“What unites Indians is a love for songs”: Adivasi music – Rajasthan and Gujarat

Alu Kurumba art (Nilgiri) | Image © National List for Intangible Cultural Heritage >>

Our historical memory privileges singers – such as Kabir, Mira, Nanak, and Akka Mahadevi – over other cultural icons

It should not be an exaggeration if one claims that in terms of the average citizen’s ability to recall a large number of songs and to hum them in however terrible a voice, India probably tops the world chart.

When I was three or four years old, my father brought home a radio set. This was six decades ago. It was among the few radiograms that the village had by then, a proud possession for us and quite a public spectacle for the neighbours.[…]

Six decades later, I still recall with great clarity the sweet melodies I heard coming through the first radio programme I ever heard. Over these decades, I have been listening to the radio, almost entirely for the musical part of its broadcast. Of course, it was not the radio alone that brought songs to me. They came from older members of the family who used to hum while carrying out activities at home. They came to one during festivals and weddings and during ceremonies associated with welcoming new arrivals in the family. They came from wandering mendicants, bullock-cart drivers, farmers engrossed in sowing fields, women gathered to make pickles and spices, katha and kirtan performers and the sweetest among them came from mothers trying to put babies to sleep.

Later, much later, when I was in my thirties, I started working with adivasis in western India. Whenever our discussion revolved round their identity, they invariably alluded to the traditions of songs they had. By then, I had read plenty of Marx, Gandhi, Ambedkar and Lohia, and I liked to imagine that adivasis would want to speak in agony about the injustice that the ‘system’ had caused them. To my surprise, they were not as much articulate about things political as they were about things cultural. Through my years of work with them, I have met individuals who can go on singing the entire Mahabharata. The Bhils living on the border of Rajasthan and Gujarat have several epics of their own: the singers took immense pride in rendering the entire opus, without missing out a single syllable. I also came across members of the Bharthari community from central Indian forest states who could render, just for the asking, an entire saga of a legendary king. A friend of mine from the Banjara community once told me that the Banjaras have a poetic genre called ‘lehngi’. When I suggested that he should pen them down if he remembered any of the compositions, he said that he could recall close to 6,000 ‘lehngis’. I was not stunned by his claim because previously I had heard from a friend from the Nayak community that he knew more than 9,000 songs. And this one had a great voice. I still recall how mesmerized I was when he sang for a few hours, one song after another. […]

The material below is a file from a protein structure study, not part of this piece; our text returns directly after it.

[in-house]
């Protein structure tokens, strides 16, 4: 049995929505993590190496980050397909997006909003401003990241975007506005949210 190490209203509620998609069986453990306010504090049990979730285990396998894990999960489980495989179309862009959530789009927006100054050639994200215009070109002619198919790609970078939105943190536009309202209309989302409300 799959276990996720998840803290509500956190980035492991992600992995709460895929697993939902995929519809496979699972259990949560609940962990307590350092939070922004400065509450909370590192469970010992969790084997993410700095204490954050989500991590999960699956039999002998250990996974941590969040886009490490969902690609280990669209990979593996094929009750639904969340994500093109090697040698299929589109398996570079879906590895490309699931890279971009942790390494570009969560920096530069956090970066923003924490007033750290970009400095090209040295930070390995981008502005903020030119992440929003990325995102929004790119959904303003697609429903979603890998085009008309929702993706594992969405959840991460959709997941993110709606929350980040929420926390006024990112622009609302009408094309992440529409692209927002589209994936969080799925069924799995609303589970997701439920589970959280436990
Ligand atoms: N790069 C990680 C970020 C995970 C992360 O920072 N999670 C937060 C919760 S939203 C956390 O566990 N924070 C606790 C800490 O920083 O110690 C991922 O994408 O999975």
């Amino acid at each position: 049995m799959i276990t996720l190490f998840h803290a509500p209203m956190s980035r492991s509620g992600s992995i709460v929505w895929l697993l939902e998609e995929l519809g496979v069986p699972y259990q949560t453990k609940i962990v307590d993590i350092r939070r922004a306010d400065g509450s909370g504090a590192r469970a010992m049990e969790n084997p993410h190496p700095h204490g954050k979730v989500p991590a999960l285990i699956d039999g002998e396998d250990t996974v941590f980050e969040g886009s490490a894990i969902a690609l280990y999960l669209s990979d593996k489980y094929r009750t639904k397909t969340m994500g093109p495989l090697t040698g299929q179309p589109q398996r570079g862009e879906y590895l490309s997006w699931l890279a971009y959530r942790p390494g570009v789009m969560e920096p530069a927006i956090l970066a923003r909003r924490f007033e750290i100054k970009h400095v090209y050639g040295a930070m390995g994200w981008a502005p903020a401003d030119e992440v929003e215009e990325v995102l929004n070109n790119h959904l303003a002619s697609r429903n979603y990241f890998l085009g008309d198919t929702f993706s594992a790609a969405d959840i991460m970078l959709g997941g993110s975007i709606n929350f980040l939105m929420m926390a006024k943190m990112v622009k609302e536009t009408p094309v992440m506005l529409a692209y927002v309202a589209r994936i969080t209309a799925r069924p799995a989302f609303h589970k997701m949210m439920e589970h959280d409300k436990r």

The tribes and castes in India are communities apart. Those who belong to castes belong to no tribes, and those who belong to tribes are outside the caste pyramid. What brings them together is probably their love for songs. […]

Source: “What unites Indians is a love for songs” by Ganesh [G.N.] Devy (The Telegraph, 1 November 2019)
URL: https://www.telegraphindia.com/opinion/the-musical-legacy-of-kabir-mira-nanak-tukaram-akka-mahadevi-what-unites-indians-is-a-love-for-songs/cid/1716091
Date Visited: 9 December 2021

[Bold typeface added above for emphasis]

“The great diversity of music in India is a direct manifestation of the diversity and fragmentation of the population in terms of race, religion, language, and other aspects of culture. […] The songs vary in detail, not only from one region to another, but also within a region among the different strata of society.” – NA Jairazbhoy in “Tribal, Folk and Devotional Music” >>

More about the publication
Tribal Arts in India >>

Related posts

Enjoy a virtual journey across India with the help of an interactive map >>

Regions of India – Tribal cultural heritage and indigenous knowledge

For up-to-date information on India’s Zonal Cultural Centres, visit the official website >>

  1. Eastern Zonal Cultural Centre, Kolkata
  2. North Central Zone Cultural Centre, Prayagraj
  3. North east Zone Cultural Centre, Dimapur
  4. North Zone Cultural Centre, Patiala
  5. South Central Zone Cultural Centre, Nagpur
  6. South Zone Cultural Centre, Thanjavur
  7. West Zone Cultural Centre, Udaipur

Find up-to-date information provided by, for and about Indian authors, researchers, officials, and educators
Search tips: in the search field seen here, type the name of any tribal (Adivasi) community, region, state or language; add (copy-paste) keywords of special interest (childhood tribal education language sacred grove women); specify any issue you want to learn more about (biodiversity ecology ethnobotany health nutrition poverty), including rights to which Scheduled Tribes are entitled (Forest Rights Act Protection from illegal mining UN Declaration on the Rights of Indigenous Peoples) | More search options >>

For a list of websites included in a single search, click here. To search Indian periodicals, magazines, web portals and other sources safely, click here. To find an Indian PhD thesis on a particular tribal community, region and related issues, click here >>

About website administrator

Secretary of the foundation
This entry was posted in Adivasi / Adibasi, Central region – Central Zonal Council, Cultural heritage, Customs, Modernity, Music and dance, Musicology, Names and communities, Press snippets, Storytelling, Success story, Tribal identity, Western region –  Western Zonal Council, Women and tagged , , , . Bookmark the permalink.